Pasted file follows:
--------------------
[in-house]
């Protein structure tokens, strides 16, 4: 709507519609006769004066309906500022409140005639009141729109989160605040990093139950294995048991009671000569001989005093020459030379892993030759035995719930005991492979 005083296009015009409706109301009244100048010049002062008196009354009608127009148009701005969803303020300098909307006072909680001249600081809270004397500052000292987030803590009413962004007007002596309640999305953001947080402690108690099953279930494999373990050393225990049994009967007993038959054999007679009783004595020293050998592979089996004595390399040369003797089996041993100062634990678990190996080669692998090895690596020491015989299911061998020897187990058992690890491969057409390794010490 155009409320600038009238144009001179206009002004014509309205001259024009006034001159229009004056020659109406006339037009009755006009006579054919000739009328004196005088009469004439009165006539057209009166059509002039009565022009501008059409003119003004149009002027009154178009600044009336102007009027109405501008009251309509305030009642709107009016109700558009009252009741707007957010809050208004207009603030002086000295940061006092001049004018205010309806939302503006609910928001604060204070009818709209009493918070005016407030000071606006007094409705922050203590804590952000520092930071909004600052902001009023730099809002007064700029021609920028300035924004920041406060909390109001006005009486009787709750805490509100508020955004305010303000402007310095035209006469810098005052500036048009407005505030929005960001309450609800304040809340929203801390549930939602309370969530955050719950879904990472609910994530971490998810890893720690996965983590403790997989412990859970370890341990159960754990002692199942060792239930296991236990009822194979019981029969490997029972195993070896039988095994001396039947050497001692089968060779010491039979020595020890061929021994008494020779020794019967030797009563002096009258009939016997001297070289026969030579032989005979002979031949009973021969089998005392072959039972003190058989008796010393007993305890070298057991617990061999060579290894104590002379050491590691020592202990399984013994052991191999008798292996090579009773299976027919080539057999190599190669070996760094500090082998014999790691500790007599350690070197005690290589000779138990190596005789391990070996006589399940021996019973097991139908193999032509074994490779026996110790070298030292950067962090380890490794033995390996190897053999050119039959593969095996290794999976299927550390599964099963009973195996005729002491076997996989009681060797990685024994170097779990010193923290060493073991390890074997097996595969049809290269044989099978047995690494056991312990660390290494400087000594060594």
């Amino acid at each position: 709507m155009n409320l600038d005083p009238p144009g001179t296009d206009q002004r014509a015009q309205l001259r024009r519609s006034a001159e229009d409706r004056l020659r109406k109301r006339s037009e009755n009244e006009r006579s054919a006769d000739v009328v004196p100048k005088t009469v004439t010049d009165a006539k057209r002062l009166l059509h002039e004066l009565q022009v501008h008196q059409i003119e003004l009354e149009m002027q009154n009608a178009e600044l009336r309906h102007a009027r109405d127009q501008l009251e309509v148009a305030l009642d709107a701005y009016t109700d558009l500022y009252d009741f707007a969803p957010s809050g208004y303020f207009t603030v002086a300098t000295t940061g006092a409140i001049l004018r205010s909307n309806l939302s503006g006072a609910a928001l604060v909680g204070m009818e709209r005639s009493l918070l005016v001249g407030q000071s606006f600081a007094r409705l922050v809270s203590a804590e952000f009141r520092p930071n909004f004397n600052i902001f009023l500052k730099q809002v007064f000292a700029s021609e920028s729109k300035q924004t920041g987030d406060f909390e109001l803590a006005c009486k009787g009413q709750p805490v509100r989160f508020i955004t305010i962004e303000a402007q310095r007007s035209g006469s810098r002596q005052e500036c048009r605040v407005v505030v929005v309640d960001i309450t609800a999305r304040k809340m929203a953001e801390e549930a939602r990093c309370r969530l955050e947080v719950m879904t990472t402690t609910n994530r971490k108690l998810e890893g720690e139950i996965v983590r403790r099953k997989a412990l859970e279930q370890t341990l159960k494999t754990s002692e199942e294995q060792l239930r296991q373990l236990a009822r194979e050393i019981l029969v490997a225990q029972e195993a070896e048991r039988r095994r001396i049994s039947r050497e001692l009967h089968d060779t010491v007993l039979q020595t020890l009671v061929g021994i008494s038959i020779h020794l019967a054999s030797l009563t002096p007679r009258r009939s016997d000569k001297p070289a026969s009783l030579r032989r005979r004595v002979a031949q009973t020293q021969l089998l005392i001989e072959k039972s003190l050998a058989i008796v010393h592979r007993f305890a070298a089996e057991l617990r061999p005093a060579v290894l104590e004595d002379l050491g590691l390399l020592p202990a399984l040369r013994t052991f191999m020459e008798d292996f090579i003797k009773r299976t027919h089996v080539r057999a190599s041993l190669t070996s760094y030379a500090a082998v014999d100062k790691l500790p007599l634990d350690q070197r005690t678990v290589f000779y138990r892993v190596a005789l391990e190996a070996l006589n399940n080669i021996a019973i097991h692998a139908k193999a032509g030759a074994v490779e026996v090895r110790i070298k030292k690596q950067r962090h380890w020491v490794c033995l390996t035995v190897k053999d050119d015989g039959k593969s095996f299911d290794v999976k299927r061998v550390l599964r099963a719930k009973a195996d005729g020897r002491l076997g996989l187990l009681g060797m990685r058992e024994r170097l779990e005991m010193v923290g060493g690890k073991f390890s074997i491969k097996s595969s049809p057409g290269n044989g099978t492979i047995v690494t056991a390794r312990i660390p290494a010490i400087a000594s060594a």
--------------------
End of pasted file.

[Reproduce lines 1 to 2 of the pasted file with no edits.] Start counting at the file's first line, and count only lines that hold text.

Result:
[in-house]
């Protein structure tokens, strides 16, 4: 709507519609006769004066309906500022409140005639009141729109989160605040990093139950294995048991009671000569001989005093020459030379892993030759035995719930005991492979 005083296009015009409706109301009244100048010049002062008196009354009608127009148009701005969803303020300098909307006072909680001249600081809270004397500052000292987030803590009413962004007007002596309640999305953001947080402690108690099953279930494999373990050393225990049994009967007993038959054999007679009783004595020293050998592979089996004595390399040369003797089996041993100062634990678990190996080669692998090895690596020491015989299911061998020897187990058992690890491969057409390794010490 155009409320600038009238144009001179206009002004014509309205001259024009006034001159229009004056020659109406006339037009009755006009006579054919000739009328004196005088009469004439009165006539057209009166059509002039009565022009501008059409003119003004149009002027009154178009600044009336102007009027109405501008009251309509305030009642709107009016109700558009009252009741707007957010809050208004207009603030002086000295940061006092001049004018205010309806939302503006609910928001604060204070009818709209009493918070005016407030000071606006007094409705922050203590804590952000520092930071909004600052902001009023730099809002007064700029021609920028300035924004920041406060909390109001006005009486009787709750805490509100508020955004305010303000402007310095035209006469810098005052500036048009407005505030929005960001309450609800304040809340929203801390549930939602309370969530955050719950879904990472609910994530971490998810890893720690996965983590403790997989412990859970370890341990159960754990002692199942060792239930296991236990009822194979019981029969490997029972195993070896039988095994001396039947050497001692089968060779010491039979020595020890061929021994008494020779020794019967030797009563002096009258009939016997001297070289026969030579032989005979002979031949009973021969089998005392072959039972003190058989008796010393007993305890070298057991617990061999060579290894104590002379050491590691020592202990399984013994052991191999008798292996090579009773299976027919080539057999190599190669070996760094500090082998014999790691500790007599350690070197005690290589000779138990190596005789391990070996006589399940021996019973097991139908193999032509074994490779026996110790070298030292950067962090380890490794033995390996190897053999050119039959593969095996290794999976299927550390599964099963009973195996005729002491076997996989009681060797990685024994170097779990010193923290060493073991390890074997097996595969049809290269044989099978047995690494056991312990660390290494400087000594060594």